The University of Arizona

Intensive-early stocking for yearling cattle in the Northern Great Plains.

E.E. Grings, R.K. Heitschmidt, R.E. Short, M.R. Haferkamp

Abstract


A 3-year study was conducted to evaluate grazing strategies for production of growing cattle during summer on Northern Great Plains rangeland. Crossbred yearling steers (N = 123 per year, avg initial weight = 275 kg) were allotted to 1 of 2 treatments replicated in 3 pastures. Treatments were season-long grazing of pastures at recommended stocking rates assuming a 4-month grazing period or intensive-early grazing of pastures stocked at the same rate assuming only a 2-month grazing season. Precipitation in 1993 was 169% of normal resulting in greater forage quality than in other years and no differences were observed in weight gains between treatments during 1993. In 1994 and 1995, steers in the intensive-early stocked pastures gained less weight during the 2 months of grazing than did those in the season-long stocked pastures; however, gain per hectare was greater in the intensive-early stocked pastures. Intensive-early stocking with growing steers may be a viable means to overcome limited forage quality during late summer in the Northern Great Plains and to maximize forage utilization in years of abundant forage.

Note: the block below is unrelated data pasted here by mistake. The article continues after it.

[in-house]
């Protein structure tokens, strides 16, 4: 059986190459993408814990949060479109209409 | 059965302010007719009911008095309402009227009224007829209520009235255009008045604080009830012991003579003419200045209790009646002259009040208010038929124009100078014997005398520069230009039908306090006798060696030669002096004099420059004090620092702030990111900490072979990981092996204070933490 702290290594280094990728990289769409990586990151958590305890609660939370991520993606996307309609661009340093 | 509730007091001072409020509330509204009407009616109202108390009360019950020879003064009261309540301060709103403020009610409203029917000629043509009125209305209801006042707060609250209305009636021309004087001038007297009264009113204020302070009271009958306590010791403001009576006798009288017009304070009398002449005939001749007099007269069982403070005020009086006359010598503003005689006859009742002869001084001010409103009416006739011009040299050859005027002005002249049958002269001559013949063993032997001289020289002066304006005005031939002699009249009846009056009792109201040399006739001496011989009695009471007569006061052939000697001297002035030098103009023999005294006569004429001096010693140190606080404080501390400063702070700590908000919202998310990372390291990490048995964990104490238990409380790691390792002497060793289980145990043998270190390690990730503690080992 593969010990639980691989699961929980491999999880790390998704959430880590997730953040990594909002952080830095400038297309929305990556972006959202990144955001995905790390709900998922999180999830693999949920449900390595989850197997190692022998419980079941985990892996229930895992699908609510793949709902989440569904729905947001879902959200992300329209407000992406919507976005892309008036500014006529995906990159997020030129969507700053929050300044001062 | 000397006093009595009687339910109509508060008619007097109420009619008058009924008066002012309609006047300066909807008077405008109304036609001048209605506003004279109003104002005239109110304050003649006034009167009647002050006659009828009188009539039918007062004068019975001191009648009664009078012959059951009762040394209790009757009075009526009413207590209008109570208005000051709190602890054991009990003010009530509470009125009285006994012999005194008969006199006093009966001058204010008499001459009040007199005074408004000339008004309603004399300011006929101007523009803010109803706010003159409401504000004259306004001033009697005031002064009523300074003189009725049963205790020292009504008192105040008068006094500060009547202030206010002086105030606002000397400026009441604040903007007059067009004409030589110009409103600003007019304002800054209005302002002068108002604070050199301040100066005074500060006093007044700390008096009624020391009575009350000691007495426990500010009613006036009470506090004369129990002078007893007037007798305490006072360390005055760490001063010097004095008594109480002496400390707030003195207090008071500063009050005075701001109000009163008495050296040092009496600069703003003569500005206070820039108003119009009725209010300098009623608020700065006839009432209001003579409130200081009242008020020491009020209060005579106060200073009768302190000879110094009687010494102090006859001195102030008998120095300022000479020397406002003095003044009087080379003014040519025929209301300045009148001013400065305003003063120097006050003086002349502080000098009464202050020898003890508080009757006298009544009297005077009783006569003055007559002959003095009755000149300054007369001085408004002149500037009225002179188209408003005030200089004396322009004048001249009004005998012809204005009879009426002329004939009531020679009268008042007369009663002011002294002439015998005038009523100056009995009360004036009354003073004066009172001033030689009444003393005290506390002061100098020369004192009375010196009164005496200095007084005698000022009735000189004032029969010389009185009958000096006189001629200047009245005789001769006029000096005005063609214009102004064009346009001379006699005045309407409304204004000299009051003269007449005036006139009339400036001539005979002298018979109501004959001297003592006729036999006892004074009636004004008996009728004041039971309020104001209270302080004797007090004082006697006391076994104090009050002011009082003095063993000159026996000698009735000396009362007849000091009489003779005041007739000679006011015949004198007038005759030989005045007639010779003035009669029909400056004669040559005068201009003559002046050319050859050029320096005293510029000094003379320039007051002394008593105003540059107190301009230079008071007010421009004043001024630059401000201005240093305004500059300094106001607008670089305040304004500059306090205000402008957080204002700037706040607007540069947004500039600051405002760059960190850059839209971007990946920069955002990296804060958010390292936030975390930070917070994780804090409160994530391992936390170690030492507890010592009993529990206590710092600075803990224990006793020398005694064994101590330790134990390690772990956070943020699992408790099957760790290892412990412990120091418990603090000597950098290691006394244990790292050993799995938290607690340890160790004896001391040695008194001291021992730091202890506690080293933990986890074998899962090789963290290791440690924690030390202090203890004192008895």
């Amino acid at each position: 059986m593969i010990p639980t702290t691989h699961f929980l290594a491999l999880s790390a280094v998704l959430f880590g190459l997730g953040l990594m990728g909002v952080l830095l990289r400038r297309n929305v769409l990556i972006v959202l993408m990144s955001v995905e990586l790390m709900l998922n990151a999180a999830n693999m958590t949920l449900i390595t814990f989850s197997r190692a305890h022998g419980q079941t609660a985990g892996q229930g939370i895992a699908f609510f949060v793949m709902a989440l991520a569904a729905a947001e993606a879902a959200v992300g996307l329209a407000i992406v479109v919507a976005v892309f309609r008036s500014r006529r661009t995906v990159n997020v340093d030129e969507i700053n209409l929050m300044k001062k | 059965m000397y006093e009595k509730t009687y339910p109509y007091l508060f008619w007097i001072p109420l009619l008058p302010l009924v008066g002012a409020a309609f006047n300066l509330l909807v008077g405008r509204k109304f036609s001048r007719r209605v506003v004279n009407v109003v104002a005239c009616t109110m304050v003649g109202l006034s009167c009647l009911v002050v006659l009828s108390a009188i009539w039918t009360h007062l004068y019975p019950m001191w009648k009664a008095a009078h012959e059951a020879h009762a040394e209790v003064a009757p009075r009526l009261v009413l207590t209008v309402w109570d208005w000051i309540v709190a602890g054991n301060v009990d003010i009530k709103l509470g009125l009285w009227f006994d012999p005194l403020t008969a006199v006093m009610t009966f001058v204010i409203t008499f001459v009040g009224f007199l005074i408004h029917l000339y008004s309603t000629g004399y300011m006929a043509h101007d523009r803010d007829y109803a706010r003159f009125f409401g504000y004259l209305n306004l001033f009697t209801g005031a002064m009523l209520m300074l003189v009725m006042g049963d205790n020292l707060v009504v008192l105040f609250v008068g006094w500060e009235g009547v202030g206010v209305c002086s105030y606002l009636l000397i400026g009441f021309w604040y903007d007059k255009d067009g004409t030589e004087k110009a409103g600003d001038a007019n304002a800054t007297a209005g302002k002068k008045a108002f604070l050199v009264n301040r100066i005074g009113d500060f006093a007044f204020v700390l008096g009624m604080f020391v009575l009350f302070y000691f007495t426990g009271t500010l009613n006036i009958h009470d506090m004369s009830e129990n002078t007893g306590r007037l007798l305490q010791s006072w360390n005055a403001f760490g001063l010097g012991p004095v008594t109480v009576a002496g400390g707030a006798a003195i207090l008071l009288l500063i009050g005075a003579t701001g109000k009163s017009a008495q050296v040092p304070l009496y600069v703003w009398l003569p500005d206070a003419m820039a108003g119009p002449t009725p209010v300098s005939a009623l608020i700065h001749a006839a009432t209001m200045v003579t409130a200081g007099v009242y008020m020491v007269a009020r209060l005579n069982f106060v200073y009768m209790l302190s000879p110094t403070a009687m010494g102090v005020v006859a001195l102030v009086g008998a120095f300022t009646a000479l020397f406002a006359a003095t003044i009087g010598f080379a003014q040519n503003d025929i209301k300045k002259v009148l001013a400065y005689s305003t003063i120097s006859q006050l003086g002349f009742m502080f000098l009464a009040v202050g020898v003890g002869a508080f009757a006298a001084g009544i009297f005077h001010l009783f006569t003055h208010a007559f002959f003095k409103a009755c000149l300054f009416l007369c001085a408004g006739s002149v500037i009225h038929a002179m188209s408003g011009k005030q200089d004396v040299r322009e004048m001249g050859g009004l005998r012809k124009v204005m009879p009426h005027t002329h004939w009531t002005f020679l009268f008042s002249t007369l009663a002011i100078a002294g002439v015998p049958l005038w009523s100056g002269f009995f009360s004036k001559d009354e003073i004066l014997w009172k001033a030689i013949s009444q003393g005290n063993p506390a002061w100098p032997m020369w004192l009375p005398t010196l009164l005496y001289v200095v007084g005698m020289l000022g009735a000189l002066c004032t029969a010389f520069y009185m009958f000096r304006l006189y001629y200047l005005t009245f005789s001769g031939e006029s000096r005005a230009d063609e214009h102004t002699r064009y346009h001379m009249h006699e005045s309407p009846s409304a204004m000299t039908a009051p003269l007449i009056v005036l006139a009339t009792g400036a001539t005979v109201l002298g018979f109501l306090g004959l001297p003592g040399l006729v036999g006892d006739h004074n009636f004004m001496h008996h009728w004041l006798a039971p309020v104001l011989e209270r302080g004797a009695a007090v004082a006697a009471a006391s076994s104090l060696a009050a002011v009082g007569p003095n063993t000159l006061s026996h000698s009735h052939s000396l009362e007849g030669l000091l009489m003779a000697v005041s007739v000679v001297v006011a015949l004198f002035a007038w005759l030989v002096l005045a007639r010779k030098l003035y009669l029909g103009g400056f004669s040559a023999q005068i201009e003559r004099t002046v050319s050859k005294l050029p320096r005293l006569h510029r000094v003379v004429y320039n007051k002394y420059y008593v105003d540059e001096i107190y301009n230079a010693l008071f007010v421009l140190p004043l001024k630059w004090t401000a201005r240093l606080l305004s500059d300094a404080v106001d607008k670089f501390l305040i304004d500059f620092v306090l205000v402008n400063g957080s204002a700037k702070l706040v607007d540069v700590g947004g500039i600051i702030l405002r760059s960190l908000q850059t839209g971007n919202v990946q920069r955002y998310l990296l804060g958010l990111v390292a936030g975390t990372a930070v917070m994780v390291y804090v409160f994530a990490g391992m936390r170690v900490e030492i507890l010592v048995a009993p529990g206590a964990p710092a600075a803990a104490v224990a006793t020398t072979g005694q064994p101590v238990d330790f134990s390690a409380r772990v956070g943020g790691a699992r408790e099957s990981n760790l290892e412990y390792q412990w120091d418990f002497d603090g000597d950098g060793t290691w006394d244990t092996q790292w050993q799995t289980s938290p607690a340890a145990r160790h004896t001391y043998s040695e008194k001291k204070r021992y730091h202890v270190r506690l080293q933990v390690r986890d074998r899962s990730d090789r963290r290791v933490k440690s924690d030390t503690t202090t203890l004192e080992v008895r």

DOI:10.2458/azu_jrm_v55i2_grings


Keywords


liveweight gain;body weight;fiber content;stocking rate;steers;crude protein;natural grasslands;summer;precipitation;grazing intensity;in vitro digestibility;biomass;botanical composition;Montana;beef cattle;forage

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